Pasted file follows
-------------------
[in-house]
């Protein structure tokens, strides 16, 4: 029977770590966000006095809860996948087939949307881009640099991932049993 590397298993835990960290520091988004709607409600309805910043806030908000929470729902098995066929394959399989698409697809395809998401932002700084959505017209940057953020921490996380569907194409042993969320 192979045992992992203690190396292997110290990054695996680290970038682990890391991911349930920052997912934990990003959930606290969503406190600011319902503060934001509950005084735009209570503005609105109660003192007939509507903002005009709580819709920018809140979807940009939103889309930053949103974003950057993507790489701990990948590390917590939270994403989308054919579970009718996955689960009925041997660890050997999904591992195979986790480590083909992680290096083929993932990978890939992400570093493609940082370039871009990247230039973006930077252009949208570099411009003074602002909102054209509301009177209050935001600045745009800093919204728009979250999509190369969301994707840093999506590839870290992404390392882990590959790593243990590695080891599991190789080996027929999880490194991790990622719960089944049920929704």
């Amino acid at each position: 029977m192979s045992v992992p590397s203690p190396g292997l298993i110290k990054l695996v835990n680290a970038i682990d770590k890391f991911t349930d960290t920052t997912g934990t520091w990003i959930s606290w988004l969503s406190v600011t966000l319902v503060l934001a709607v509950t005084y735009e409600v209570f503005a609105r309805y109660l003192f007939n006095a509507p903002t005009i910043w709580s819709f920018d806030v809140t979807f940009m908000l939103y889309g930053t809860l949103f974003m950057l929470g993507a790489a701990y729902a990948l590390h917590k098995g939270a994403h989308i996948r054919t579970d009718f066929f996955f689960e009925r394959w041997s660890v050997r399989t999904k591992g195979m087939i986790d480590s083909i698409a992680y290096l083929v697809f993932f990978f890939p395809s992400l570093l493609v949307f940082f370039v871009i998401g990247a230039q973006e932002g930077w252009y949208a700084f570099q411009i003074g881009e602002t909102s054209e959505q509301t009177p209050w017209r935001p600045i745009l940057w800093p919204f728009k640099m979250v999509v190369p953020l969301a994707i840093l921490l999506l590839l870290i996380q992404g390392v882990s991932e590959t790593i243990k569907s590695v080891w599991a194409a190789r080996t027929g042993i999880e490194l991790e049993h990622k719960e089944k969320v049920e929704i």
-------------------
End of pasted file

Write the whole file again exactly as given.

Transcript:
[in-house]
């Protein structure tokens, strides 16, 4: 029977770590966000006095809860996948087939949307881009640099991932049993 590397298993835990960290520091988004709607409600309805910043806030908000929470729902098995066929394959399989698409697809395809998401932002700084959505017209940057953020921490996380569907194409042993969320 192979045992992992203690190396292997110290990054695996680290970038682990890391991911349930920052997912934990990003959930606290969503406190600011319902503060934001509950005084735009209570503005609105109660003192007939509507903002005009709580819709920018809140979807940009939103889309930053949103974003950057993507790489701990990948590390917590939270994403989308054919579970009718996955689960009925041997660890050997999904591992195979986790480590083909992680290096083929993932990978890939992400570093493609940082370039871009990247230039973006930077252009949208570099411009003074602002909102054209509301009177209050935001600045745009800093919204728009979250999509190369969301994707840093999506590839870290992404390392882990590959790593243990590695080891599991190789080996027929999880490194991790990622719960089944049920929704």
């Amino acid at each position: 029977m192979s045992v992992p590397s203690p190396g292997l298993i110290k990054l695996v835990n680290a970038i682990d770590k890391f991911t349930d960290t920052t997912g934990t520091w990003i959930s606290w988004l969503s406190v600011t966000l319902v503060l934001a709607v509950t005084y735009e409600v209570f503005a609105r309805y109660l003192f007939n006095a509507p903002t005009i910043w709580s819709f920018d806030v809140t979807f940009m908000l939103y889309g930053t809860l949103f974003m950057l929470g993507a790489a701990y729902a990948l590390h917590k098995g939270a994403h989308i996948r054919t579970d009718f066929f996955f689960e009925r394959w041997s660890v050997r399989t999904k591992g195979m087939i986790d480590s083909i698409a992680y290096l083929v697809f993932f990978f890939p395809s992400l570093l493609v949307f940082f370039v871009i998401g990247a230039q973006e932002g930077w252009y949208a700084f570099q411009i003074g881009e602002t909102s054209e959505q509301t009177p209050w017209r935001p600045i745009l940057w800093p919204f728009k640099m979250v999509v190369p953020l969301a994707i840093l921490l999506l590839l870290i996380q992404g390392v882990s991932e590959t790593i243990k569907s590695v080891w599991a194409a190789r080996t027929g042993i999880e490194l991790e049993h990622k719960e089944k969320v049920e929704i």